And on one of these many branches there emerged the human species, capable of symbolic communication and cultural transmission of knowledge. Thus began cultural evolution and its main driver, economic evolution. Economic evolution is therefore emergent from biological evolution in the specific sense that on the substrate of economic evolution is the human species as the carrier and originator and regenerator of all economic rules.
Our civilization depends, not only for its origin but also for its preservation, on what can be precisely described only as the extended order of human cooperation, an order more commonly, if somewhat misleadingly, known as capitalism. The extended order is probably the most complex structure in the universe – a structure in which biological organisms that are already highly complex have acquired the capacity to learn, to assimilate, parts of supra-personal traditions enabling them to adapt themselves from moment to moment into an ever-changing structure possessing an order of a still higher level of complexity.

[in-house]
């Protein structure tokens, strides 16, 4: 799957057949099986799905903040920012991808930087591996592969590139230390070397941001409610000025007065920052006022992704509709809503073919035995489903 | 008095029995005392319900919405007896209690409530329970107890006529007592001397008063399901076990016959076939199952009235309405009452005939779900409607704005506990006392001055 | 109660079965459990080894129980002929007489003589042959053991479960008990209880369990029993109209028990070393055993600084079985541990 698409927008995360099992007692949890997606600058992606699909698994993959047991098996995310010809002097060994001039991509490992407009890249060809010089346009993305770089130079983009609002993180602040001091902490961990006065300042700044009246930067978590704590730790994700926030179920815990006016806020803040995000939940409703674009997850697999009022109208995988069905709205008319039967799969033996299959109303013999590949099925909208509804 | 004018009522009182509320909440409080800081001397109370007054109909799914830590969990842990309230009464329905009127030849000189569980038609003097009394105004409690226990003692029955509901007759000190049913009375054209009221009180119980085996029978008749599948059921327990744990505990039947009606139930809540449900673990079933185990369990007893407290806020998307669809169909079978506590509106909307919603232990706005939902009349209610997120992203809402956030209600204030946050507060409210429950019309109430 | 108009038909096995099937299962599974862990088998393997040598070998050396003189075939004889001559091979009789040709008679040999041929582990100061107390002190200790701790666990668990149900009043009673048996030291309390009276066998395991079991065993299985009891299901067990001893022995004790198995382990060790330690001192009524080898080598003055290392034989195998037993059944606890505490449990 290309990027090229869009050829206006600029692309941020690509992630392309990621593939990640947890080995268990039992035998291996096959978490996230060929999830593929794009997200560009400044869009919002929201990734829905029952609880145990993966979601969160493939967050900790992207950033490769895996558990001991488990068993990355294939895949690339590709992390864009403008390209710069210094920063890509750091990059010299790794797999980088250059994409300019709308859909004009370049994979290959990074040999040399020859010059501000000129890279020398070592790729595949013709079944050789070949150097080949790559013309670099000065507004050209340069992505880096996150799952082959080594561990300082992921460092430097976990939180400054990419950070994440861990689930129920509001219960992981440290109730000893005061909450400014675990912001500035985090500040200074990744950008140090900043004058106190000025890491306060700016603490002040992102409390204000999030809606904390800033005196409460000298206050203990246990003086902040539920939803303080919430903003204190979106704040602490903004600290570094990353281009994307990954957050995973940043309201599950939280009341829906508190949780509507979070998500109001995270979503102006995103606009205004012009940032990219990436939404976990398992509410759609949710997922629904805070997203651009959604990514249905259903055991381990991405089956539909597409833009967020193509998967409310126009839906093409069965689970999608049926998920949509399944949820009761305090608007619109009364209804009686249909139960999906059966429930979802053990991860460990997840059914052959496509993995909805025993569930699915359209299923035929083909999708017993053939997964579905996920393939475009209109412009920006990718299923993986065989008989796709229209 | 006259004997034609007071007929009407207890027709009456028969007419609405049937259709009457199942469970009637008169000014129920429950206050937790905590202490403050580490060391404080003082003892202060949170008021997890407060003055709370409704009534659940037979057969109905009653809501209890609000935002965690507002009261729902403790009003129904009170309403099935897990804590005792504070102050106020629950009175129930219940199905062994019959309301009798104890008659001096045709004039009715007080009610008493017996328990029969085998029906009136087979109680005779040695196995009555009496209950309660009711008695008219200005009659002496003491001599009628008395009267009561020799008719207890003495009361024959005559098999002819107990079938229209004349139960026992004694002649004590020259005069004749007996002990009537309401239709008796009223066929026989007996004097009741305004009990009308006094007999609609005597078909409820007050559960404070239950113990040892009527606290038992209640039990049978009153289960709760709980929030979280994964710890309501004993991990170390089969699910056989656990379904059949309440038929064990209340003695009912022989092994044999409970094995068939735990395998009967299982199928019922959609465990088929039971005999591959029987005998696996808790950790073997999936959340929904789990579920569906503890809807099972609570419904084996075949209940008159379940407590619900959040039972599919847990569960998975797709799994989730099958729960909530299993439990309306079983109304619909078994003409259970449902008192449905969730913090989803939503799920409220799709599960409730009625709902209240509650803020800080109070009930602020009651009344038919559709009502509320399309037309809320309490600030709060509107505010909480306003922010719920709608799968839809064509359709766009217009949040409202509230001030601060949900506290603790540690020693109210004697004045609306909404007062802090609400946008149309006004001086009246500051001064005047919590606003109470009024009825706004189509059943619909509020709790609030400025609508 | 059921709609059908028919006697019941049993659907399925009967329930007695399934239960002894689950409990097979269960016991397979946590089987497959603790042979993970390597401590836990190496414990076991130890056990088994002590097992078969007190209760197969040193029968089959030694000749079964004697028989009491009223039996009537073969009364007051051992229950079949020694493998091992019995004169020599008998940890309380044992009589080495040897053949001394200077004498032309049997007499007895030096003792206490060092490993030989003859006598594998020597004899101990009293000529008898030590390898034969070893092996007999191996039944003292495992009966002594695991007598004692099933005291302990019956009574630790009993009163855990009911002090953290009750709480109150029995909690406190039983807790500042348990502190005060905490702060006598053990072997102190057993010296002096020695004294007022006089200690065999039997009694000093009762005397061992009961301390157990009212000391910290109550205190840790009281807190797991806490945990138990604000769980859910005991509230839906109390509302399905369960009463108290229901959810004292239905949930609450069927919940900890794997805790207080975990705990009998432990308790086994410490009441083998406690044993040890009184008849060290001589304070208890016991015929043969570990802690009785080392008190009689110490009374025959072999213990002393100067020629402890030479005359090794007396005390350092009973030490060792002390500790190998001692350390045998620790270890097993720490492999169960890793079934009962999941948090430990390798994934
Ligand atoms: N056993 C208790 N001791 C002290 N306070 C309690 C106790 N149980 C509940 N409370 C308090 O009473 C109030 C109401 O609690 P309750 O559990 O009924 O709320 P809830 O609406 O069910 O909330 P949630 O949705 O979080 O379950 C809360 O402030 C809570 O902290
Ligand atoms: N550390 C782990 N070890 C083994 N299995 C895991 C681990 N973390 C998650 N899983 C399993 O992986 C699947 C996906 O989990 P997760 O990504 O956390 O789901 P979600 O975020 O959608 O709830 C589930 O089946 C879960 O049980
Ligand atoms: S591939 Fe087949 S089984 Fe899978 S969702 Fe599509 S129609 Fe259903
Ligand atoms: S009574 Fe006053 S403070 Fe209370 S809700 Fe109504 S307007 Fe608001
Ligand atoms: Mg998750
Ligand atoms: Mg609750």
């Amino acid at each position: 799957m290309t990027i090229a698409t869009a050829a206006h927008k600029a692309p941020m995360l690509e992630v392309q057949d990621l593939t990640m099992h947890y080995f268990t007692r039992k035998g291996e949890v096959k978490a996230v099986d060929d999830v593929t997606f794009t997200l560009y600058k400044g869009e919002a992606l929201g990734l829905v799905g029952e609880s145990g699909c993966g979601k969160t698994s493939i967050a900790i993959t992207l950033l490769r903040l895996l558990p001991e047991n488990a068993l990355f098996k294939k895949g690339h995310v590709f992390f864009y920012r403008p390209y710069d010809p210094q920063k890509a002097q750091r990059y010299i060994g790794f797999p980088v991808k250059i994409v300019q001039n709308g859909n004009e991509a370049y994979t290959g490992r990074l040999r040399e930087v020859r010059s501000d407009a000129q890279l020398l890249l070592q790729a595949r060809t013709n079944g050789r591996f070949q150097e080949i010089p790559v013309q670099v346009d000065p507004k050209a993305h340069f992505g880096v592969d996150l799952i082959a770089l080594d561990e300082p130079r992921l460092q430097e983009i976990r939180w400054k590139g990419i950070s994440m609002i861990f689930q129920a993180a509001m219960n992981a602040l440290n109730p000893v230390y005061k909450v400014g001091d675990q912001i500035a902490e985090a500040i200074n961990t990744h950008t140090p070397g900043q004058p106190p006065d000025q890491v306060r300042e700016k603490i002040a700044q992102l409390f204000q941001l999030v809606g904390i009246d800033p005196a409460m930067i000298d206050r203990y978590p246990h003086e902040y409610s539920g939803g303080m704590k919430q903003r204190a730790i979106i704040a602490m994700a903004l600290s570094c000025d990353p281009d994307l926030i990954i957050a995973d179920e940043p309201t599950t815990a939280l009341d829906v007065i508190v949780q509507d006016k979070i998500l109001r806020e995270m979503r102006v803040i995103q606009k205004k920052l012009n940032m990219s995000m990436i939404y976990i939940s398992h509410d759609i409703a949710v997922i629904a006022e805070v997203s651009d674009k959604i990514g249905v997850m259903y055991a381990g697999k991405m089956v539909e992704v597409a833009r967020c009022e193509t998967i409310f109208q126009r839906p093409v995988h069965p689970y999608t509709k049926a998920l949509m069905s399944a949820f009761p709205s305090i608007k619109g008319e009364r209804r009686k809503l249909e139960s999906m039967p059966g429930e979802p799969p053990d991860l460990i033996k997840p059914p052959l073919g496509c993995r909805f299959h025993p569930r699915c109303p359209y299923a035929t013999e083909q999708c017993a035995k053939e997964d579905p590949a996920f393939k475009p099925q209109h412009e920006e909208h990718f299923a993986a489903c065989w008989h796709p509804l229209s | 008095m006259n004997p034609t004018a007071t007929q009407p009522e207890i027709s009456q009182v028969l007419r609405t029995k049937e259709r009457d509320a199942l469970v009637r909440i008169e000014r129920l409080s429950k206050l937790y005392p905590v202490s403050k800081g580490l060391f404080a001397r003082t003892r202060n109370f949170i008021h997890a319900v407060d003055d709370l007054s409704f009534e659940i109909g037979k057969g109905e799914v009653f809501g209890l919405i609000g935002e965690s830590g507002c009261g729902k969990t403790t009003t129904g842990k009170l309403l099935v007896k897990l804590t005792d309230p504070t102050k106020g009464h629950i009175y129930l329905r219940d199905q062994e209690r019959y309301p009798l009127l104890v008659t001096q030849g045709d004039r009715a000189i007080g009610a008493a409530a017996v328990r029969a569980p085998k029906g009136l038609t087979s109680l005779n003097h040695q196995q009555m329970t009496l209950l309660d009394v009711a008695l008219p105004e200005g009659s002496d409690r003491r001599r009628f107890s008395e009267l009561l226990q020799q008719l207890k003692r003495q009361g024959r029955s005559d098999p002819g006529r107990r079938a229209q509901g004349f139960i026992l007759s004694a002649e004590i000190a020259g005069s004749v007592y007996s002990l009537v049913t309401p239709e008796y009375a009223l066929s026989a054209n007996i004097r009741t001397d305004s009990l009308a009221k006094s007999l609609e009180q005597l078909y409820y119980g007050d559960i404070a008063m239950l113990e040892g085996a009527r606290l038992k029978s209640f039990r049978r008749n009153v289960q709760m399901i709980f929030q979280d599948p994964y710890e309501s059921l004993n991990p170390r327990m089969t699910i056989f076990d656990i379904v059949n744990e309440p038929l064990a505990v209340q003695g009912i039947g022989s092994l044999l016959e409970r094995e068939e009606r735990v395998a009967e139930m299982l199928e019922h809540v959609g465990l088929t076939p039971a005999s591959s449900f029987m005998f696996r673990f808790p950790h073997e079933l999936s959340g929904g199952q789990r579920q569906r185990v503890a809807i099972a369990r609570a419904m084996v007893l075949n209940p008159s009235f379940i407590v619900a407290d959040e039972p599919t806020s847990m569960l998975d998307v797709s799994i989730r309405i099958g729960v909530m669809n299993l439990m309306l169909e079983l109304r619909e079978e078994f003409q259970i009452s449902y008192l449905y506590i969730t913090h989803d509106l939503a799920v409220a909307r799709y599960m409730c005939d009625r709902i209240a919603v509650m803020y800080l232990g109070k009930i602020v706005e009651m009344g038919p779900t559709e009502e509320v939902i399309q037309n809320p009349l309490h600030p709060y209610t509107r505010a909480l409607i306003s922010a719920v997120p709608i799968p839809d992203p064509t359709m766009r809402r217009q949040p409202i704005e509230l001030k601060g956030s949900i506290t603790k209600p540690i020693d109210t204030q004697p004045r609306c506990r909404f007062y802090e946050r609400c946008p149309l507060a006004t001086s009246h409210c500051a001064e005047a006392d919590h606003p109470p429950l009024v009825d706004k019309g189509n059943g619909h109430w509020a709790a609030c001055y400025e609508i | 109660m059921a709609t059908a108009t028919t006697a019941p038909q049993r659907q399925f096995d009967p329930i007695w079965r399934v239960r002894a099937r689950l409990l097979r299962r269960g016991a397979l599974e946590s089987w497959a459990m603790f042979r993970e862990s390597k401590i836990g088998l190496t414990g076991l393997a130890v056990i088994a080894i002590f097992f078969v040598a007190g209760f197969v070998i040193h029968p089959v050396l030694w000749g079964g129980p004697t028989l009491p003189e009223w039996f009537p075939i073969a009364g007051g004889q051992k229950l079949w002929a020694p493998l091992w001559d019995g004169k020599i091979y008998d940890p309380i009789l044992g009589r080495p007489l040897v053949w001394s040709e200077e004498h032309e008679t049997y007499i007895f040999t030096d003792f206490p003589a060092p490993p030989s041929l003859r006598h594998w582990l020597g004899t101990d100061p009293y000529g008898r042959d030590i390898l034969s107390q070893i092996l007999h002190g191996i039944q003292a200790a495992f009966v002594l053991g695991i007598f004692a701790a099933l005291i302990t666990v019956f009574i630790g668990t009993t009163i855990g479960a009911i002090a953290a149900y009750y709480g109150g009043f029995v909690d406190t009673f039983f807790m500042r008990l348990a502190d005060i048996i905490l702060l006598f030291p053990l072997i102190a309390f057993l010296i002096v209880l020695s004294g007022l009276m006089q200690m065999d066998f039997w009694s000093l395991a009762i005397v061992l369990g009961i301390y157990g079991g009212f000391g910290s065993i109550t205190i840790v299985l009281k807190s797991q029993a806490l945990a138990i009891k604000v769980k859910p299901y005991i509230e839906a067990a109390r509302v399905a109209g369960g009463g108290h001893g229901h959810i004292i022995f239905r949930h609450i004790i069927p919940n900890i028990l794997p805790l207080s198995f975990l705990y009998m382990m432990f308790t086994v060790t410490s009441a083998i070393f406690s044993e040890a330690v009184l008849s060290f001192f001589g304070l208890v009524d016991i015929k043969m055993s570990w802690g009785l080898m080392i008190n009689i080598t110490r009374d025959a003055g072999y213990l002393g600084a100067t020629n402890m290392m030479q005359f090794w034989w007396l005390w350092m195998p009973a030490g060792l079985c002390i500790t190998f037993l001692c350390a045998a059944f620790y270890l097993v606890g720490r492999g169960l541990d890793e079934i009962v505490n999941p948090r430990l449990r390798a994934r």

For Darwin's answer to the sources of the order is overwhelmingly an appeal to a single singular force: natural selection. Within each species some individuals leave more surviving offspring than others, so that the inheritable traits (genes) of the reproductively successful become more numerous in the next generation. This is natural selection: the non-random differential reproduction of genes. Natural selection is the gradual natural process by which biological traits become either more or less common in a population as a function of the effect of inherited traits on the differential reproductive success of organisms interacting with their environment.